Brazil in the German press February 11 February 11 2022

Brazil in the German press (February 11) February 11, 2022

New Germany Bolsonaro incites riot (02/11)

Eliane Mouco calls herself a patriot, that’s why she’s here. “We don’t accept the election result. There was fraud.” Wrapped in a national flag, the 37yearold sits on a piece of cardboard on a highway in São Paulo. Together with about 40 fellow believers, she blocked one of the entrances to Guarulhos International Airport. The group arrived 12 hours ago with one purpose: to protest the “stolen election” through a roadblock. The same goes for other parts of the country.


The pressure on the loser is great. Some of his close allies recognized the choice, and several prominent heads of state congratulated Lula. It is said that certain of Bolsonaro’s helpers tried to persuade him to give in. But for the president, the radical electoral base is important. If he bows to pressure, he can be seen as weak and incoherent. Keeping them connected and speculating about unrest in the country could be a tactic.


Some Bolsonaro fans are openly calling for military intervention, spreading rumors that the army will intervene in 72 hours. When asked if everything remains peaceful, a Bolsonarista just shrugs and smiles sardonically.

So far, it has mainly been protests by individuals who have organized themselves on social media. But if the number of demonstrations increases, it can become dangerous. Some fear images like those of January 6, 2021 in Washington, when radical Trump supporters marched on Capitol Hill. For fear of unrest, the Esplanada dos Ministérios was closed as a precaution.


It is more than questionable whether roadblocks will change the exchange of power in any way. But the protests show that Bolsonarianism is strong, even without direct speeches from Bolsonaro. An active movement has really started, not only on the Internet.

What if Bolsonaro acknowledges the results of the polls? “We won’t give up,” says Eliane Mouco. “Let’s keep fighting for freedom.” Meanwhile, this Tuesday, the Homeless Workers Movement (MTST) called on its activists to help dismantle the barricades in the face of police inaction. But confrontations with Bolsonaristas should be avoided.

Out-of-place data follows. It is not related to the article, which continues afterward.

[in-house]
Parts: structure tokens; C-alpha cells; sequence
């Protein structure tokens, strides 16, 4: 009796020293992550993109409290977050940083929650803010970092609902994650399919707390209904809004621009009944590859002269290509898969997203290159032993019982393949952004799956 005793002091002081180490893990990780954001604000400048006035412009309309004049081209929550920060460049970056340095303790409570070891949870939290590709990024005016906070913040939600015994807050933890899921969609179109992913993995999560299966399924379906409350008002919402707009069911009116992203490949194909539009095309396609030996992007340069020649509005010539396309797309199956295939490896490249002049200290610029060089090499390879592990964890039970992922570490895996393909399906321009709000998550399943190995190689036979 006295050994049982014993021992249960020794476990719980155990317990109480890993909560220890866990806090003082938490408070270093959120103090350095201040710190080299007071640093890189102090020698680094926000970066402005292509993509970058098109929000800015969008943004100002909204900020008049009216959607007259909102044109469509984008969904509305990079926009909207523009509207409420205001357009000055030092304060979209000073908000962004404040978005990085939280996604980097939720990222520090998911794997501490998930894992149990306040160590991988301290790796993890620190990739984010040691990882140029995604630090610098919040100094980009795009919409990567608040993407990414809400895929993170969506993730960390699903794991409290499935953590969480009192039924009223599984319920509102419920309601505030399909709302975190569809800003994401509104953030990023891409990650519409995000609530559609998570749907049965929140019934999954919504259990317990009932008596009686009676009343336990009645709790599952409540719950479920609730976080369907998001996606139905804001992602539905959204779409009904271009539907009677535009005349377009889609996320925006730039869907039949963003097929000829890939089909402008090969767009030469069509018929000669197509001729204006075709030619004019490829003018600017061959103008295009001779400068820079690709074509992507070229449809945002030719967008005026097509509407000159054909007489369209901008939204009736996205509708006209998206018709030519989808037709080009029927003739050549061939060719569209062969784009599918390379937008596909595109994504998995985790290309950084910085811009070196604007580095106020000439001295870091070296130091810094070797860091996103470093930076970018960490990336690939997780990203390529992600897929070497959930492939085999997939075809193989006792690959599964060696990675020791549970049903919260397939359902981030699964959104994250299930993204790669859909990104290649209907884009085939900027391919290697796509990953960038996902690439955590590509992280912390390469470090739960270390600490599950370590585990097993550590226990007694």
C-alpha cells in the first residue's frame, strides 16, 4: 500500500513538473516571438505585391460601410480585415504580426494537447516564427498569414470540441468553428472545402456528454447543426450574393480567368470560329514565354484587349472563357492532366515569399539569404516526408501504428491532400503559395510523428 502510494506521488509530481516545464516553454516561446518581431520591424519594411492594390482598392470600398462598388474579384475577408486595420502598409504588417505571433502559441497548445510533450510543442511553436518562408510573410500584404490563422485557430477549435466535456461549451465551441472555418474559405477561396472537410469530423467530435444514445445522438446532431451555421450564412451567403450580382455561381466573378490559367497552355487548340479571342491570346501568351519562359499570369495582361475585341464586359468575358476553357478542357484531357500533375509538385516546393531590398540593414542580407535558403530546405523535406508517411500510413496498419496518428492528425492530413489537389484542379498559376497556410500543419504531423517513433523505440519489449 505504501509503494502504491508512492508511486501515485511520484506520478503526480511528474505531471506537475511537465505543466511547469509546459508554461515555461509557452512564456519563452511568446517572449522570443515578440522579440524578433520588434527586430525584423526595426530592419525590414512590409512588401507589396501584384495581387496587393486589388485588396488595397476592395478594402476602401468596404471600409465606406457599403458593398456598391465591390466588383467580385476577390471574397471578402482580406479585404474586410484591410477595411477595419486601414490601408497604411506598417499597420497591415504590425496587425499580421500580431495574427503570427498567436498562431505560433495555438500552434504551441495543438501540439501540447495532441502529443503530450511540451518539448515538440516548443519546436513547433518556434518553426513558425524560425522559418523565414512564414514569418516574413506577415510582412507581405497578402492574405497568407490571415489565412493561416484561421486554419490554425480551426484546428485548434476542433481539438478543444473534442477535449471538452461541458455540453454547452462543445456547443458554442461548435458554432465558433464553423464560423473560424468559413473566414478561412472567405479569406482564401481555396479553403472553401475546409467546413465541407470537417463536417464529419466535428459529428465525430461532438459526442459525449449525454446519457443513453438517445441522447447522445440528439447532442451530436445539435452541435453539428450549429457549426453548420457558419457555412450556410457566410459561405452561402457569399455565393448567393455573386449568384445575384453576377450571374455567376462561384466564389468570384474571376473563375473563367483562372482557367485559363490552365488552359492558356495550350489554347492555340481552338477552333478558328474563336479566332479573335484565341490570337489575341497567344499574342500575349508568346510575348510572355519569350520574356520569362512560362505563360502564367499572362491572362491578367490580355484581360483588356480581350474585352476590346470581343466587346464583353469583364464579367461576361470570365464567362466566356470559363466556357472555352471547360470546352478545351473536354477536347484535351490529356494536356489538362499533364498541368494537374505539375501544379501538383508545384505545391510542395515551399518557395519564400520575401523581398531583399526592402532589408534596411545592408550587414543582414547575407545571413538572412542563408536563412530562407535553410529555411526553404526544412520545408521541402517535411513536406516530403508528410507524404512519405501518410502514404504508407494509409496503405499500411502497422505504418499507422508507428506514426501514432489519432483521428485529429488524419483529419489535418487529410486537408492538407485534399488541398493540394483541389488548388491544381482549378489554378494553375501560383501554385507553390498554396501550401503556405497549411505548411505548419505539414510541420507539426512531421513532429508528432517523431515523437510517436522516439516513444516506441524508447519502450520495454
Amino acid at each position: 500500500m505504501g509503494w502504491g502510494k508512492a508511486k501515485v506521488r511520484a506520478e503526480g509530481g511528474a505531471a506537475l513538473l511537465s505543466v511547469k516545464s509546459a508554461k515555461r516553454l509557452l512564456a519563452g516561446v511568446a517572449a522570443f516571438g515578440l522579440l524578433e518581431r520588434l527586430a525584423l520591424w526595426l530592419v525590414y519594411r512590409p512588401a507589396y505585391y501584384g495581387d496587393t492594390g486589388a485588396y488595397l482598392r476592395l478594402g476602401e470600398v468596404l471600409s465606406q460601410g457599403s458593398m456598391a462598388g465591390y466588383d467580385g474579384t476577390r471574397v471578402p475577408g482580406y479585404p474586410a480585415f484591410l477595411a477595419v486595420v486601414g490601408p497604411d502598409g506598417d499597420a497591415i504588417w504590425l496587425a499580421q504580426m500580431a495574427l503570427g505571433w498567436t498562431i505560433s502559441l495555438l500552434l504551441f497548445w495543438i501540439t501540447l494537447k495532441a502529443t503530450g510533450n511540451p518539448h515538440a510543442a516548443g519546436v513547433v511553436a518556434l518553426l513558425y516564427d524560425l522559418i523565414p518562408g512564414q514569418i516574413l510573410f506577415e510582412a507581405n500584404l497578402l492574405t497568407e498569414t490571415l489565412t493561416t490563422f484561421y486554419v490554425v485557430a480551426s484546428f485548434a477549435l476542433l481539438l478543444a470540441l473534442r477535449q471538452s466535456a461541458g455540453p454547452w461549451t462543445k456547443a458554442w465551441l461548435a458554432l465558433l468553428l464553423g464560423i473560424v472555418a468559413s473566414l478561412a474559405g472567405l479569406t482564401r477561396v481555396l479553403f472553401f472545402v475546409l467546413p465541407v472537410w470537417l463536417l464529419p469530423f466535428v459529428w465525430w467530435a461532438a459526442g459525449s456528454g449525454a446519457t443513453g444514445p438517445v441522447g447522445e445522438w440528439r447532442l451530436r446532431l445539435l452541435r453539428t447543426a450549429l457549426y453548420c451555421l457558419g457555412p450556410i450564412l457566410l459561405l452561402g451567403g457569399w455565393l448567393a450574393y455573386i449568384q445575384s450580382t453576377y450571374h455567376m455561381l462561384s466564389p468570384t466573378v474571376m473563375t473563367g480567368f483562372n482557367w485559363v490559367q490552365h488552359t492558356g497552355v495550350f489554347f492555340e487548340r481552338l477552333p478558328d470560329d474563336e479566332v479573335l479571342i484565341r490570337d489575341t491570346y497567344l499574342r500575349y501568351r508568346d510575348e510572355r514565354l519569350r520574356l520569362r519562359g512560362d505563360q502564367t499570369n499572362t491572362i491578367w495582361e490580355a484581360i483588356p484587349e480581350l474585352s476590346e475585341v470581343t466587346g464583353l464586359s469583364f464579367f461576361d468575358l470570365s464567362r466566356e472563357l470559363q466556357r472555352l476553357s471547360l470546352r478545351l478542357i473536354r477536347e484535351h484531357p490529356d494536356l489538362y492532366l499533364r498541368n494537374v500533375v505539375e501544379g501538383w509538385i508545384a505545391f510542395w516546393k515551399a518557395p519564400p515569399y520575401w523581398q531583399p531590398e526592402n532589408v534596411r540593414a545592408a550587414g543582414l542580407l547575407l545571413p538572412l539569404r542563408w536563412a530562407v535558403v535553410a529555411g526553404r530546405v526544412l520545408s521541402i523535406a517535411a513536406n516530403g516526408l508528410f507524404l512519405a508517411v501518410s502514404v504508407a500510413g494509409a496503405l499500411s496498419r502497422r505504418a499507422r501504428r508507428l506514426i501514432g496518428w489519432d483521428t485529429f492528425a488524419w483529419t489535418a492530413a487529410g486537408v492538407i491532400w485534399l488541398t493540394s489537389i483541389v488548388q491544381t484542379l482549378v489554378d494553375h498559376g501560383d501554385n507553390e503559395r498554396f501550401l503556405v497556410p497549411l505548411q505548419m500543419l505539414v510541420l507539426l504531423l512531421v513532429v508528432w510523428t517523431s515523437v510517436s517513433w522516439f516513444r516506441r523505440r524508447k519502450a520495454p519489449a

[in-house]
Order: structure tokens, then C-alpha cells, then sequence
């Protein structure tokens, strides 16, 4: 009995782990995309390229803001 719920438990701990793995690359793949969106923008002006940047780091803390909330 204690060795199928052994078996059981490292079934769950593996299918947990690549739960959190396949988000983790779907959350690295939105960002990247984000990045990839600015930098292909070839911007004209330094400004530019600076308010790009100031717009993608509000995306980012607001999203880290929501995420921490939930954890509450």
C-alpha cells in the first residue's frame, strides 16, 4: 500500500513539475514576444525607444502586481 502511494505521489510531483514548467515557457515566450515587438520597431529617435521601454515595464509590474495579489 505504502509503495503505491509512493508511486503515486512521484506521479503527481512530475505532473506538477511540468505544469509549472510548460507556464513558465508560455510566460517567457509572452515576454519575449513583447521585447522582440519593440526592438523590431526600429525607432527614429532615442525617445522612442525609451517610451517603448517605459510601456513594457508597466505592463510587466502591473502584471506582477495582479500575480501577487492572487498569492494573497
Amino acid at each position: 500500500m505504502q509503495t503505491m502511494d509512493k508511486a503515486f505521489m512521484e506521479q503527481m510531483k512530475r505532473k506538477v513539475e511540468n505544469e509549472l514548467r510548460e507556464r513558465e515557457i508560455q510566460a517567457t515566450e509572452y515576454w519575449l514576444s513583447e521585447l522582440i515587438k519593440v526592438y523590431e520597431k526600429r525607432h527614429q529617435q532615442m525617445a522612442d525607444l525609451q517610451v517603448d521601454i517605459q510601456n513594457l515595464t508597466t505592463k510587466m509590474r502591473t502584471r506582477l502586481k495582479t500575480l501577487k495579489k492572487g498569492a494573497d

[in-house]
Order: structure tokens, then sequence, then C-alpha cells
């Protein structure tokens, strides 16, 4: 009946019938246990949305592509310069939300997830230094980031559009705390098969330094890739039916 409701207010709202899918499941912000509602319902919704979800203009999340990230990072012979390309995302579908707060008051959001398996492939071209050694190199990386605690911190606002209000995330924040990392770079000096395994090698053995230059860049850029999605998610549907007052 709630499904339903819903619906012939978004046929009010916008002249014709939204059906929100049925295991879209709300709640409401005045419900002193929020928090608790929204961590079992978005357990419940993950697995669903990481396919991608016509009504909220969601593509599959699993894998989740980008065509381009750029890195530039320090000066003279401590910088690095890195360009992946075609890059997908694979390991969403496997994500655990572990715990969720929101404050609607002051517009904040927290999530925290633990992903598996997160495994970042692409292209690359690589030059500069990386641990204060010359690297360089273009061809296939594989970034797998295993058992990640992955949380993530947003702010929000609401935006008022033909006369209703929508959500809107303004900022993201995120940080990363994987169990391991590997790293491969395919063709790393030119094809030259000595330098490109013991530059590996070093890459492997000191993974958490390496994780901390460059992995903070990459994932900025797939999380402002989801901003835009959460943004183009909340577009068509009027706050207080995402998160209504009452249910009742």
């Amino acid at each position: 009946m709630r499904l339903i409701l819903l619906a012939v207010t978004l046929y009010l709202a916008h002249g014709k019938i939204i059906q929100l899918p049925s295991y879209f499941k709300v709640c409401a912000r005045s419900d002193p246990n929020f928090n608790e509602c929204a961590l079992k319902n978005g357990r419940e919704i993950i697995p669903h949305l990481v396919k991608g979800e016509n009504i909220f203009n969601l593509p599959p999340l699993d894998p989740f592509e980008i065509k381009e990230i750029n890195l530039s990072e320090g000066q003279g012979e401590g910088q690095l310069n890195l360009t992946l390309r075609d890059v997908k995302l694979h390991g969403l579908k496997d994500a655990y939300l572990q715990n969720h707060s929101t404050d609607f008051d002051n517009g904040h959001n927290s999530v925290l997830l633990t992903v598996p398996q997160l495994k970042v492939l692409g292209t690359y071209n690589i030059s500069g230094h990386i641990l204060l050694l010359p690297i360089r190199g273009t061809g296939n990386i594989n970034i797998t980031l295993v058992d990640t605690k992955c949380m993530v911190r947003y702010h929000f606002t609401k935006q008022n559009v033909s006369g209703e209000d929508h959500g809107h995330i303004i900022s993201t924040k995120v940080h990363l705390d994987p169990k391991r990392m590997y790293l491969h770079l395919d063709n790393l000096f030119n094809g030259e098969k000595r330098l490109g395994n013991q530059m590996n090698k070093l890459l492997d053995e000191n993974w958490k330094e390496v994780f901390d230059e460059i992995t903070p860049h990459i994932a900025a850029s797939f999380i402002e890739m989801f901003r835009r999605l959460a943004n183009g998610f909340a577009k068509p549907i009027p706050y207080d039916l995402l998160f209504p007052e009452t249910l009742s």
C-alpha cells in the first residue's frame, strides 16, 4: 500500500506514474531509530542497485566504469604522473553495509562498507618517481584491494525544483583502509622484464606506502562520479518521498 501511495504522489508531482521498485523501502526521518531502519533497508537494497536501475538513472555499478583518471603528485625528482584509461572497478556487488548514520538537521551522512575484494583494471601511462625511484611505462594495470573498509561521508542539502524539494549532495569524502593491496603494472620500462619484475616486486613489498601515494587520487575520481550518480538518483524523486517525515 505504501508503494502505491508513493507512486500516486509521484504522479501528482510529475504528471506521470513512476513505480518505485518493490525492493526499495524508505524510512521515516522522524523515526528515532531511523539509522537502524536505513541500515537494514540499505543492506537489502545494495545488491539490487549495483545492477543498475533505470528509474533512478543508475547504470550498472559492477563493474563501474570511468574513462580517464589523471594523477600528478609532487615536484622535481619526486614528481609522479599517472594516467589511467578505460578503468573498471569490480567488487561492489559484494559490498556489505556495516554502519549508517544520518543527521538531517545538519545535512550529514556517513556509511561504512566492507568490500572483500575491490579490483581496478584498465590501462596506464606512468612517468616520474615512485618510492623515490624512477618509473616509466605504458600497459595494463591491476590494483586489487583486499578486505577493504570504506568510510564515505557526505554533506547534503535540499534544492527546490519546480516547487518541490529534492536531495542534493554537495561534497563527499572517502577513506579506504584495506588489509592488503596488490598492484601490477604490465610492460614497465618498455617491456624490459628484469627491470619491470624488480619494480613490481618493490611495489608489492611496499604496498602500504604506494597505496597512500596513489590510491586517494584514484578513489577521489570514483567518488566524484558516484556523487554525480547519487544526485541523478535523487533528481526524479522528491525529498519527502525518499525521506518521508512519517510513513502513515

Süddeutsche Zeitung The great example of the North (02/11)

Joe Biden immediately congratulated Luiz Inácio Lula da Silva, as is usual among Democrats. On Sunday, the US President immediately congratulated Brazil’s future counterpart after his victory in “free, fair and credible elections,” according to the White House.

In this way, Washington quickly recognized Lula. But in North America there is another wellknown politician who can be considered Jair Bolsonaro’s idol. At worst, Brazil’s near future will be guided by his booklet, Donald Trump.

To date, Trump has not publicly admitted his defeat in the 2020 American presidential election, on the contrary: For more than two years, Republicans and their allies have been raging about a “great fraud”: Biden would have stolen the victory although the result in favor of the Democrats has been documented beyond a doubt .

“The big lie” is the name of this version. Its venom has seeped deep into American society — at least into the part that still reveres Trump for all his scandals, or because of them, and wants him back in the Oval Office for the 2024 presidential election.


The Trump case eloquently shows that a person does not disappear just because they were officially removed by vote.


Bolsonaro’s son Flávio, a senator, used almost identical words as Trump and tweeted on Wednesday, before his father’s defeat in the second round, about “the greatest electoral fraud ever”. Another son, Congressman Eduardo Bolsonaro, maintains close ties to rightwing extremist circles in the United States that campaign for his father. According to Darren Beattie, who wrote speeches for Trump, Bolsonaro defends the kind of nationalism “that we want and support.” Lula represents “the most destructive and destructive form” of communism.

The United States of America shows what constant repeated suspicions and constant attacks lead to. Political violence, particularly on the right, has increased significantly see the January 6, 2021 Capitol invasion or more recently the bombing of Democrat Nancy Pelosi’s home.